"In addition to being illegal, the conduct undermines consumer protection, consumer confidence and the reputation of the real estate profession as a whole," said the notice.

Across the country, the National Realtor Code of Ethics, as well as provincial real estate laws, dictate that agents must act with honesty and promote the interests of the individual they represent. Some provincial laws, including in Alberta and Ontario, address the issue of steering specifically.


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4 Canadians hoping to enter the housing market to homeownership for qualified first-time buyers

 It remains to be seen whether proposed tweaks can revive the much-maligned federal program

On paper, it seemed a welcome break for Canadians hoping to enter the housing market: a federal incentive program aimed at reducing the monthly mortgage burden and easing the passage to home ownership for qualified first-time buyers.

Over two years after its introduction, though, the jury is still out on whether the First-Time Home Buyer Incentive, unveiled by the federal government in September 2019, has had any significant impact in addressing the mounting challenges faced by would-be homeowners across the country.

Figures released to Parliament in April painted a damning picture of the program, revealing that it had seen an uptake of just over 9,000 successful applicants since its introduction – with the $170 million released in incentives representing a small fraction of the program’s $1.25 billion overall value.

One of the most significant stumbling blocks in the incentive, which offers mortgage relief through a shared-equity program between homebuyers and the government, appeared to be the fact that ever-soaring house prices across much of Canada meant that it had little impact on prospective buyers in the country’s hottest markets.

While the government introduced changes to the program late last year – announcing increased household income and buyer’s income thresholds for Vancouver, Victoria and Toronto – those amendments still meant that the program’s maximum eligible home price remained well below the going rate in those markets.

The program has faced staunch opposition from the get-go, with Conservative MPs Tom Kmiec and Stephanie Kusie urging the government to scrap the scheme in May 2020 after it had been in operation for less than a year.

Read more: Conservative MPs urge feds to eliminate First-Time Homebuyer Incentive

Still, the governing Liberals have stuck resolutely by the plan, announcing in their platform prior to September’s federal election – in which they were returned to government, having emerged once more as the largest party in Parliament – that they would retain and rejig the scheme if re-elected.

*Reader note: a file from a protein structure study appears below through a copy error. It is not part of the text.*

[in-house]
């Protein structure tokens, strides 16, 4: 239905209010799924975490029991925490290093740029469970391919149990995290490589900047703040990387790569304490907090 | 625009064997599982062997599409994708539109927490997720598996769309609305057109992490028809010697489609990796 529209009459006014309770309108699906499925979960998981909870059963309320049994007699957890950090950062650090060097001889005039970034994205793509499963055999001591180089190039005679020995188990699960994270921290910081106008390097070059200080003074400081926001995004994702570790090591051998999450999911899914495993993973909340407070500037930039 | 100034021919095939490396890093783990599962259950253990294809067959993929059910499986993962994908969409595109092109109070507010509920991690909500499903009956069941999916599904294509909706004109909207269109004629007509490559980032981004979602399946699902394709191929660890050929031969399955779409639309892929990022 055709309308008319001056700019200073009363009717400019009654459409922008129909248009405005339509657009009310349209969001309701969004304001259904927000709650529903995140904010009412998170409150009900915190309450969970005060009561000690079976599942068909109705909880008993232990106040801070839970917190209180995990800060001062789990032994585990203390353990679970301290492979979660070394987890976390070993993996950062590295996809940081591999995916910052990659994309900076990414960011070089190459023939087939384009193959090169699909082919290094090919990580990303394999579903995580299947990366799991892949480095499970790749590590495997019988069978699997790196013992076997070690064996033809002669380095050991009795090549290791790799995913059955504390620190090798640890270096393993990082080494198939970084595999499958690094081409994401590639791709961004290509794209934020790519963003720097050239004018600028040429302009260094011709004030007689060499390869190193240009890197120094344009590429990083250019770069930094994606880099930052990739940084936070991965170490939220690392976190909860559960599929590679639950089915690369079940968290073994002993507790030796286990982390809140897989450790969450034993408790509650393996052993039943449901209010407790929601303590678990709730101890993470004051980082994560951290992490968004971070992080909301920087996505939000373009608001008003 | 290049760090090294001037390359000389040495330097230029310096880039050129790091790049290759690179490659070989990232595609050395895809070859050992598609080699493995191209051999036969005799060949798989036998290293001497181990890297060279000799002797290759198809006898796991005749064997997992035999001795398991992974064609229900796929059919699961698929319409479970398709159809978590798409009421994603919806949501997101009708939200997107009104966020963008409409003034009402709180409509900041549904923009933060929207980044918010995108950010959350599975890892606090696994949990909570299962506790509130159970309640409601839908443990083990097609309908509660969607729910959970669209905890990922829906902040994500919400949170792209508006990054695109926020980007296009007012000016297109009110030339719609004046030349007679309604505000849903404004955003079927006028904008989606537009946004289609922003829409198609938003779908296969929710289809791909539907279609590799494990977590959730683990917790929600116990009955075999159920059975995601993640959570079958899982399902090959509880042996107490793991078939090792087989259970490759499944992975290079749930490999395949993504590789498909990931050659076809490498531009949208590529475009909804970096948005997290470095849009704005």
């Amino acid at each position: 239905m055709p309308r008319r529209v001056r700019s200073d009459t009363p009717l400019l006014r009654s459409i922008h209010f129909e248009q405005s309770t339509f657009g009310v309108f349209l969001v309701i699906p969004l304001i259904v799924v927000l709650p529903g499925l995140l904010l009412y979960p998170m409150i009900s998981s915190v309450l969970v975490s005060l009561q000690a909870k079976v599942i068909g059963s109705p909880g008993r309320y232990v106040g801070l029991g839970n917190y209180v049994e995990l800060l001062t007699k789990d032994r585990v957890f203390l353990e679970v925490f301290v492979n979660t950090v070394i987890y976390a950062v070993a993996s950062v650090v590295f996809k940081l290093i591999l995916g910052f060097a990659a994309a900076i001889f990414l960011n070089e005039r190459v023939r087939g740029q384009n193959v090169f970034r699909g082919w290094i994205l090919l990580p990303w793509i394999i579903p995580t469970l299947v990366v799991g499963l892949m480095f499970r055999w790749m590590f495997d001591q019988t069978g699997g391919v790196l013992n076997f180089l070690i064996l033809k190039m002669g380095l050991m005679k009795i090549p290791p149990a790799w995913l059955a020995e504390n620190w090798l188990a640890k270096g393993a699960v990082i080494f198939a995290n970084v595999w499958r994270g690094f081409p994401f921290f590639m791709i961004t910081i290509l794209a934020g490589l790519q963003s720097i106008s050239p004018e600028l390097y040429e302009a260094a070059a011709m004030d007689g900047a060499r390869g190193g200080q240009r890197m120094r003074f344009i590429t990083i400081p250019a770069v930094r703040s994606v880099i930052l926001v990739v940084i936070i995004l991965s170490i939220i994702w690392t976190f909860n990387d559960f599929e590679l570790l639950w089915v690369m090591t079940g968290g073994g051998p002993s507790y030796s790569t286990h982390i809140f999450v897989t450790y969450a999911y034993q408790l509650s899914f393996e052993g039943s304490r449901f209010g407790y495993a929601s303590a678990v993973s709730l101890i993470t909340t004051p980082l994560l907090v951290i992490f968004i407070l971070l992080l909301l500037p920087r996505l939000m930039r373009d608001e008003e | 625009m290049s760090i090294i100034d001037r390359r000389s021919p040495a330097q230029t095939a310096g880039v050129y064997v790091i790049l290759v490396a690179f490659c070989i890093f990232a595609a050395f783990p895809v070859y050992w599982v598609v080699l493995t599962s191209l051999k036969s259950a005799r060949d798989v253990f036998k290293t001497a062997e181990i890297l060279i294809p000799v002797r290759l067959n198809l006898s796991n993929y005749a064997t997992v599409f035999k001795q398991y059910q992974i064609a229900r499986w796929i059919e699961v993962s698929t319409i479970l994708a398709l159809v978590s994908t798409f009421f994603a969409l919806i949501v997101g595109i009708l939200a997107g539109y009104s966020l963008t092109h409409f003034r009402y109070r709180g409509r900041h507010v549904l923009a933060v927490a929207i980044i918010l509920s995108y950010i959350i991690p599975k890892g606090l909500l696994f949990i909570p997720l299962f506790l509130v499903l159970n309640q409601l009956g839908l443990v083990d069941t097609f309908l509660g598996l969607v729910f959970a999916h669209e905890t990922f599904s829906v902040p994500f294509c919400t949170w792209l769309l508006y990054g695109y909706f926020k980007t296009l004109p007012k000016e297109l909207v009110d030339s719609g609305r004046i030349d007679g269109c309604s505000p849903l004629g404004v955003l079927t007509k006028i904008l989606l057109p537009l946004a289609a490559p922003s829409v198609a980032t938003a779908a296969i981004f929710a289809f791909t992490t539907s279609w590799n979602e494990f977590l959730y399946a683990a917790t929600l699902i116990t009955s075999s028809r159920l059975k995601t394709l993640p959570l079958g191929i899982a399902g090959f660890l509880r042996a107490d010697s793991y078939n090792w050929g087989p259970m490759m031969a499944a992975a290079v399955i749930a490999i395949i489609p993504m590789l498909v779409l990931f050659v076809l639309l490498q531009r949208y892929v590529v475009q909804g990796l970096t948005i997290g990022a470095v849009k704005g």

Under that platform’s proposals, changes to the program would give applicants a choice between the current shared-equity approach and a loan that’s repayable when the property is eventually sold – theoretically allowing new homebuyers to keep more of any increase in their home’s value while also reducing mortgage costs.

CanWise Financial president and RateHub co-founder James Laird told Canadian Mortgage Professional in recent weeks that the First-Time Home Buyer Incentive was an “illogical, complex program” that made little sense and should have been abandoned completely, rather than reworked.

In Newfoundland and Labrador, Robert Jennings (pictured top), owner and mortgage broker at East Coast Mortgage Brokers, said that while the scheme was often raised as a topic among clients, actual uptake had proven limited.

“I would say we have a fair amount of conversations, but it doesn’t lead to a lot of usage,” he said. “The usage rate is very low. I believe if I were to pinpoint it, the lean on the property [government involvement] would be really discouraging to a young, proud first-time homebuyer.

“I feel like maybe in Newfoundland in particular, there’s a home ownership pride that they don’t want to share or give up… Of course, there’s the eligibility issues as well. It seems like in a lot of cases trying to put a square peg in a round hole.”

Read next: What the Canada election result means for the mortgage industry

While Jennings said that the scheme had arguably fallen short in its attempts to create a smoother path to first-time home ownership, he believes efforts at a federal level to address the country’s growing housing affordability crisis are to be applauded.

“Everybody made it a big deal in their platforms – not just first-time home ownership, but home ownership in general and affordability,” he said. “I just really hope that they re-evaluate everything.

“They had good intentions, but I feel like they missed the mark. There’s no reason not to try; the problem’s not going away. I’d like to see what happens when the dust settles and I hope that it [the housing crisis] remains a priority, because they certainly made it seem like it would on the campaign trail.”

A good place to start, Jennings said, would be for the federal government to work collaboratively with stakeholders and those who work daily in the mortgage and housing industries – whether that be on changes to the stress test or potential longer-term amortizations.

“What I want is them not to do things blindly,” he said, “to embrace input, do their homework and try to get it done – but also get it done right.”